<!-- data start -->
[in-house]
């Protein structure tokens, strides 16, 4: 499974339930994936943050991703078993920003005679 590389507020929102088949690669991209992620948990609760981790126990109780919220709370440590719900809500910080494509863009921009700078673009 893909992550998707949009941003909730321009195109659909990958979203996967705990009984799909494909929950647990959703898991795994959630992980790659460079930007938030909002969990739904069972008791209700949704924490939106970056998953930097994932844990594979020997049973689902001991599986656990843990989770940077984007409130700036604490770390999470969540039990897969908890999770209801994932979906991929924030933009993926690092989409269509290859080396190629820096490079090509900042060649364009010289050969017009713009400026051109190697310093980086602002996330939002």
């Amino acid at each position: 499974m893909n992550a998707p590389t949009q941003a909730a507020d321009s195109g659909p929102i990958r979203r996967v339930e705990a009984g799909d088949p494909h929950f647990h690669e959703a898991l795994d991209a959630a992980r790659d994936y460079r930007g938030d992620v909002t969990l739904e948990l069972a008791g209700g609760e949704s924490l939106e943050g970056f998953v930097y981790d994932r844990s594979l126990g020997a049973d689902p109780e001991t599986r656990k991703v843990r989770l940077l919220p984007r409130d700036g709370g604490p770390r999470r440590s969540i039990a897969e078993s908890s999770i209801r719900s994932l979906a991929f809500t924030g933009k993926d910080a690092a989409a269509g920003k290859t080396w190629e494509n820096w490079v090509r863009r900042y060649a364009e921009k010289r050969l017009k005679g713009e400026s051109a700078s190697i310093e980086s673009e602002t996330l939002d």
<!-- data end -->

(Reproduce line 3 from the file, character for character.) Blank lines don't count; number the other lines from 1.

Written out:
């Amino acid at each position: 499974m893909n992550a998707p590389t949009q941003a909730a507020d321009s195109g659909p929102i990958r979203r996967v339930e705990a009984g799909d088949p494909h929950f647990h690669e959703a898991l795994d991209a959630a992980r790659d994936y460079r930007g938030d992620v909002t969990l739904e948990l069972a008791g209700g609760e949704s924490l939106e943050g970056f998953v930097y981790d994932r844990s594979l126990g020997a049973d689902p109780e001991t599986r656990k991703v843990r989770l940077l919220p984007r409130d700036g709370g604490p770390r999470r440590s969540i039990a897969e078993s908890s999770i209801r719900s994932l979906a991929f809500t924030g933009k993926d910080a690092a989409a269509g920003k290859t080396w190629e494509n820096w490079v090509r863009r900042y060649a364009e921009k010289r050969l017009k005679g713009e400026s051109a700078s190697i310093e980086s673009e602002t996330l939002d």